“O Jesus, Eternal Priest, keep your priests within the shelter of your Most Sacred Heart, where none can touch them. Keep unstained their anointed hands, which daily touch your Sacred Body. Keep unsullied their lips, daily tinged with your Precious Blood. Keep pure and unworldly their hearts, sealed with the sublime mark of the priesthood. Let Your Holy Love surround and protect them from the world’s harmful ideas and practices. Bless their labors with abundant fruit, and may the souls to whom they minister be their joy and consolation here, and their everlasting crown in the hereafter. Amen.” ~ St. Thérèse of the Child Jesus

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June 22, 2013

Put Your Hands to It

An interesting and surprising realization hit me the other day — I hardly ever write things. No, I’m not referring to my rather long postpartum absence from this blog, and I’m not talking about the craft of writing. I type emails on my computer, grocery lists on Apple’s “Reminders,” updates on Facebook and Twitter apps, and texts on my phone. But other than the rare (unfortunately) thank-you note to a friend, I don’t actually write much. Writing — the act of using pen and paper — we are still familiar with this, correct?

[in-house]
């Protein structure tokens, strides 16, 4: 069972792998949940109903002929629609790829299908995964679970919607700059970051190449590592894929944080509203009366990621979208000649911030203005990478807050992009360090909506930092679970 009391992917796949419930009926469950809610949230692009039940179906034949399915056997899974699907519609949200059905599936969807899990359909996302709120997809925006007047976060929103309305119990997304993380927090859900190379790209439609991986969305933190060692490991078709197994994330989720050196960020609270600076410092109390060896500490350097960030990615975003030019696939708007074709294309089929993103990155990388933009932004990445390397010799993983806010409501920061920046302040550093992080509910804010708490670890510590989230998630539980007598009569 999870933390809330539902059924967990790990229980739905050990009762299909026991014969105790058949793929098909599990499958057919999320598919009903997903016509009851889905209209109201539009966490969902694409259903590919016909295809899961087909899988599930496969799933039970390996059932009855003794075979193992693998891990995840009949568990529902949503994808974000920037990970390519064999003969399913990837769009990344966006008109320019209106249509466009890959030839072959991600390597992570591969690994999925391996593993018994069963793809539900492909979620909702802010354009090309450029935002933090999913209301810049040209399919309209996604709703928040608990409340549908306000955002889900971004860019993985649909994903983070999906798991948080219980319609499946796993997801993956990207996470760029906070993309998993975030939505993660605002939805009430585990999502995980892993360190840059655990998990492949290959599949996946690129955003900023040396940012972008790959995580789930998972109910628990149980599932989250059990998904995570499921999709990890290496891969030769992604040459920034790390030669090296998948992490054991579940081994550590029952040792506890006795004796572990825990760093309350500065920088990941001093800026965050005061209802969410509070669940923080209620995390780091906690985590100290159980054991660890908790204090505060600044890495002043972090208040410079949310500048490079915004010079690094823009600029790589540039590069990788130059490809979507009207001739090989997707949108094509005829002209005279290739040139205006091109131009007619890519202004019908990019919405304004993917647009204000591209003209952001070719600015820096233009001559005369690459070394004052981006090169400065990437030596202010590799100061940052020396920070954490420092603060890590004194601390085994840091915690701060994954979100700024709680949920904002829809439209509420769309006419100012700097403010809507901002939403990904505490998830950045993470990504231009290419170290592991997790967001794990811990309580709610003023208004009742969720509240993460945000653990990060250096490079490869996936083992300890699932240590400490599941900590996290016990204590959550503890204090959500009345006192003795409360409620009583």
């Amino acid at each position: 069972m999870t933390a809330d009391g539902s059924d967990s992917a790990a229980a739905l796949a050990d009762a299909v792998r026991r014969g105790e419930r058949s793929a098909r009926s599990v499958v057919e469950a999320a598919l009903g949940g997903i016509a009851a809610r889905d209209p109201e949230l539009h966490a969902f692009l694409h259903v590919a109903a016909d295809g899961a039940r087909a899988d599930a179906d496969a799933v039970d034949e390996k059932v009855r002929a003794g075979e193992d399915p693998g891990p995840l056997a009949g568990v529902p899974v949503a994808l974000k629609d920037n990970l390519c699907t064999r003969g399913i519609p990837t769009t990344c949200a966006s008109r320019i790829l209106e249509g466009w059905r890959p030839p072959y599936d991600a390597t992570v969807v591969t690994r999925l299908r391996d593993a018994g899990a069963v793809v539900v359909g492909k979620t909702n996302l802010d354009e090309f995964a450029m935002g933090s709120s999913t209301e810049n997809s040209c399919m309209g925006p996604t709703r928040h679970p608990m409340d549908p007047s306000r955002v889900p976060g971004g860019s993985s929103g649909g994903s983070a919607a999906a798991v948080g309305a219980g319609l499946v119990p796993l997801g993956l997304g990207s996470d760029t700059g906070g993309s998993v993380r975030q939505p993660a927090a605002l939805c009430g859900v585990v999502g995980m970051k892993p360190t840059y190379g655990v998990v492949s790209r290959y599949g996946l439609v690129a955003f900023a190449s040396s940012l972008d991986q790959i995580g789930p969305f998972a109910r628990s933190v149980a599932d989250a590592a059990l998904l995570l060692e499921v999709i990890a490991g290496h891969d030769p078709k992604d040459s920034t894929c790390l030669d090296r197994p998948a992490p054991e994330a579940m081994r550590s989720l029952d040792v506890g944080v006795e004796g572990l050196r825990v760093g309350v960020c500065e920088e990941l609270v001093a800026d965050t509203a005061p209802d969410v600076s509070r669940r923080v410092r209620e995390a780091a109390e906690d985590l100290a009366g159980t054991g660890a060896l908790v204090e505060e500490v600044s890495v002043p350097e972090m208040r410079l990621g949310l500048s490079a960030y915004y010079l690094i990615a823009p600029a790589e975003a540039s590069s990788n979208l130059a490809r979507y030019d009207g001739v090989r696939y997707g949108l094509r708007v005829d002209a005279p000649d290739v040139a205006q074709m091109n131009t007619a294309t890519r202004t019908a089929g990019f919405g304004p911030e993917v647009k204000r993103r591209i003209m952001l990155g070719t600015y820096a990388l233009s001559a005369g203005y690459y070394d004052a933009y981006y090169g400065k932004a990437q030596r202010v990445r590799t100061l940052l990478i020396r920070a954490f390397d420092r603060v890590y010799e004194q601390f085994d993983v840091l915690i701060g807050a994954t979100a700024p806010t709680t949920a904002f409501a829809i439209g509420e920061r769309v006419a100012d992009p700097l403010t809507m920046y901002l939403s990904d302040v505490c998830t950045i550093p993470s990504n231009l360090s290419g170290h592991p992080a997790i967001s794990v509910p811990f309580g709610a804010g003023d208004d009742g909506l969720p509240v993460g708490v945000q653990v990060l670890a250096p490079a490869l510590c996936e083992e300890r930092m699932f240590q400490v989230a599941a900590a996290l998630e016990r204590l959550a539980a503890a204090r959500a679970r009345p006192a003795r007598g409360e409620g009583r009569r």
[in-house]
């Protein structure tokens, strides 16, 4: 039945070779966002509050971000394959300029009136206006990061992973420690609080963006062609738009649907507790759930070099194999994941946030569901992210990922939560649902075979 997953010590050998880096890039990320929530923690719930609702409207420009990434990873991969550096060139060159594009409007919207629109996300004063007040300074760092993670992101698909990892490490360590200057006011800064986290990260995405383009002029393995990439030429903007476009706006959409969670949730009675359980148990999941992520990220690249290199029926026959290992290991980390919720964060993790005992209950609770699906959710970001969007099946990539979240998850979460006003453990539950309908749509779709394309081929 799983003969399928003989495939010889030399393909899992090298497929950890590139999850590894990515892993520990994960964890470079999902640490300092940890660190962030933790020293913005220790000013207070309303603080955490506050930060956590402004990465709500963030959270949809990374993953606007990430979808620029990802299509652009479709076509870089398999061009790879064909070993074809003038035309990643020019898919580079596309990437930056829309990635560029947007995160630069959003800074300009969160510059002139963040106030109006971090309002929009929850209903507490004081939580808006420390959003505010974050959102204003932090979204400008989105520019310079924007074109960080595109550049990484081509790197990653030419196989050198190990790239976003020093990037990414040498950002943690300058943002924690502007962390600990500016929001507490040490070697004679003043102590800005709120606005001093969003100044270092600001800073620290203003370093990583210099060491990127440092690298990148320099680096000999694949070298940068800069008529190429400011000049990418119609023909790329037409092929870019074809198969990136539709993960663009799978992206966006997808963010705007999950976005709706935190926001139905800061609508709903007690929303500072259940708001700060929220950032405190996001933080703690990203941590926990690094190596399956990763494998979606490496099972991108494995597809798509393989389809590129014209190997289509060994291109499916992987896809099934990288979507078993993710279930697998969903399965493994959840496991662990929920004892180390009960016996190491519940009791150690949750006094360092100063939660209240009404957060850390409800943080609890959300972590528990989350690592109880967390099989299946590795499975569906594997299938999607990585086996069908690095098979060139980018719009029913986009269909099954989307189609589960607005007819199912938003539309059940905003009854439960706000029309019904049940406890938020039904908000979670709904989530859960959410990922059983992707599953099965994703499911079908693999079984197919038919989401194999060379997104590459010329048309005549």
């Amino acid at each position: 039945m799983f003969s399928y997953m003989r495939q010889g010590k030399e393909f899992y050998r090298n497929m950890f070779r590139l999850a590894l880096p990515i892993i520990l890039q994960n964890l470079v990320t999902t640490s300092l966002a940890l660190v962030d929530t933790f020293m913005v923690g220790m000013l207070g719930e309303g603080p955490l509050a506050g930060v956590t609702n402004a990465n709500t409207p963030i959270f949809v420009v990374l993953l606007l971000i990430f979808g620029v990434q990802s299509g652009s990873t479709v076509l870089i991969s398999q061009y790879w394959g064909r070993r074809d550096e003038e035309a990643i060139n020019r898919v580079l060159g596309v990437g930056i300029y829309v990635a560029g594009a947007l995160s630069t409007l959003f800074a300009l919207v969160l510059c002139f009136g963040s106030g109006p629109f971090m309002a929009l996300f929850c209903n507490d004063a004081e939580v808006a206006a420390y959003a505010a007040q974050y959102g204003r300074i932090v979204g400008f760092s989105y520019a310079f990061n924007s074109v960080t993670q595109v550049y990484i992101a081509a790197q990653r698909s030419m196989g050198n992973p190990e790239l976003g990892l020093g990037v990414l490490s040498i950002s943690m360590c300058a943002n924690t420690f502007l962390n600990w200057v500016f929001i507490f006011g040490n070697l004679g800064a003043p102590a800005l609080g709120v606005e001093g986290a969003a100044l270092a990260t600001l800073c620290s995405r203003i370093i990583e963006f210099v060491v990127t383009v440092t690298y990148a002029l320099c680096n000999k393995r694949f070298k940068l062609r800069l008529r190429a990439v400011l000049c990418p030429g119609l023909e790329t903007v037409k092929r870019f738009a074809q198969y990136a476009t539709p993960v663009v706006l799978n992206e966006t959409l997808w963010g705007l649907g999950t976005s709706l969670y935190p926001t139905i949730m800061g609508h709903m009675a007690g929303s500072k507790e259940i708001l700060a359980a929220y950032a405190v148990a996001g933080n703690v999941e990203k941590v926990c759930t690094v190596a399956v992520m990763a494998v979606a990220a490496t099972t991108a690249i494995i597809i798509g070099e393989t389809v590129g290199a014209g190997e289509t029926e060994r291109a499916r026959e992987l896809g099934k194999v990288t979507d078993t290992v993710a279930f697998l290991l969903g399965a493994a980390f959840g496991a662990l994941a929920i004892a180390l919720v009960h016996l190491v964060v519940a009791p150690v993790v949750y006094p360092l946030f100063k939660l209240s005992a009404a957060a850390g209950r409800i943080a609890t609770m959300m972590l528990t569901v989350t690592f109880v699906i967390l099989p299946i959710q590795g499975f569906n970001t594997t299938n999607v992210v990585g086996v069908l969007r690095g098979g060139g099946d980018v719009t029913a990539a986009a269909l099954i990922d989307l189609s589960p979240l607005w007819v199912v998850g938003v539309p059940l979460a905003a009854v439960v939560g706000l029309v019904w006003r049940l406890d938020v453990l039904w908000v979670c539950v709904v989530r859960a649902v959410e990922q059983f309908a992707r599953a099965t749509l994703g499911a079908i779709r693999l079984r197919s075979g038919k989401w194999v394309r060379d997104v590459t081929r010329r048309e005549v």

We type into virtual notepads, notebooks, journals and stationary more now than physical ones. Writing has become a mediated form of intrapersonal and interpersonal communication. Okay, so what? Many things have moved into mediated or electronic forms because it is more efficient, right? Yes, that is true. In economic terms, it takes less time, can be better preserved, and takes up less physical space. We may have gained efficiency, but I wonder what we lose by not taking pen and paper in hand.